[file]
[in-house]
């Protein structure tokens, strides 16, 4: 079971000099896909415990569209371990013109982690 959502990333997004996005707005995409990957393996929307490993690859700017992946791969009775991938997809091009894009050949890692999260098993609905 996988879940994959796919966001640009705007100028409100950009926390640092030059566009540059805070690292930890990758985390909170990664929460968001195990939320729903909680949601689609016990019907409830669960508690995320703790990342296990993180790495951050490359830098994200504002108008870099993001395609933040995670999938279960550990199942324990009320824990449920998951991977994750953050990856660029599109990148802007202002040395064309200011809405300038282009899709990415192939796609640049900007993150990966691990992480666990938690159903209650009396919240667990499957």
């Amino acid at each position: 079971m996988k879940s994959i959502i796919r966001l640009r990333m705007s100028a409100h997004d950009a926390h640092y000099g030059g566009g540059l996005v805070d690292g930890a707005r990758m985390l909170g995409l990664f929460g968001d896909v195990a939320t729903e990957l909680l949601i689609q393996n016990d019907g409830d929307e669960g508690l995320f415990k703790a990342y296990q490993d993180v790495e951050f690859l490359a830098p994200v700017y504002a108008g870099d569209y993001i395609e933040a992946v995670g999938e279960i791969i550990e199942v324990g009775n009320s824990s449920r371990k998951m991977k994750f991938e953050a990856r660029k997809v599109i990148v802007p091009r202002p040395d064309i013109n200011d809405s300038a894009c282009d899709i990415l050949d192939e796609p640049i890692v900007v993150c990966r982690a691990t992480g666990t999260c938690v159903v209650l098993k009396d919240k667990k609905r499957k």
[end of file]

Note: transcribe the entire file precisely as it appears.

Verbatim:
[in-house]
């Protein structure tokens, strides 16, 4: 079971000099896909415990569209371990013109982690 959502990333997004996005707005995409990957393996929307490993690859700017992946791969009775991938997809091009894009050949890692999260098993609905 996988879940994959796919966001640009705007100028409100950009926390640092030059566009540059805070690292930890990758985390909170990664929460968001195990939320729903909680949601689609016990019907409830669960508690995320703790990342296990993180790495951050490359830098994200504002108008870099993001395609933040995670999938279960550990199942324990009320824990449920998951991977994750953050990856660029599109990148802007202002040395064309200011809405300038282009899709990415192939796609640049900007993150990966691990992480666990938690159903209650009396919240667990499957």
């Amino acid at each position: 079971m996988k879940s994959i959502i796919r966001l640009r990333m705007s100028a409100h997004d950009a926390h640092y000099g030059g566009g540059l996005v805070d690292g930890a707005r990758m985390l909170g995409l990664f929460g968001d896909v195990a939320t729903e990957l909680l949601i689609q393996n016990d019907g409830d929307e669960g508690l995320f415990k703790a990342y296990q490993d993180v790495e951050f690859l490359a830098p994200v700017y504002a108008g870099d569209y993001i395609e933040a992946v995670g999938e279960i791969i550990e199942v324990g009775n009320s824990s449920r371990k998951m991977k994750f991938e953050a990856r660029k997809v599109i990148v802007p091009r202002p040395d064309i013109n200011d809405s300038a894009c282009d899709i990415l050949d192939e796609p640049i890692v900007v993150c990966r982690a691990t992480g666990t999260c938690v159903v209650l098993k009396d919240k667990k609905r499957k």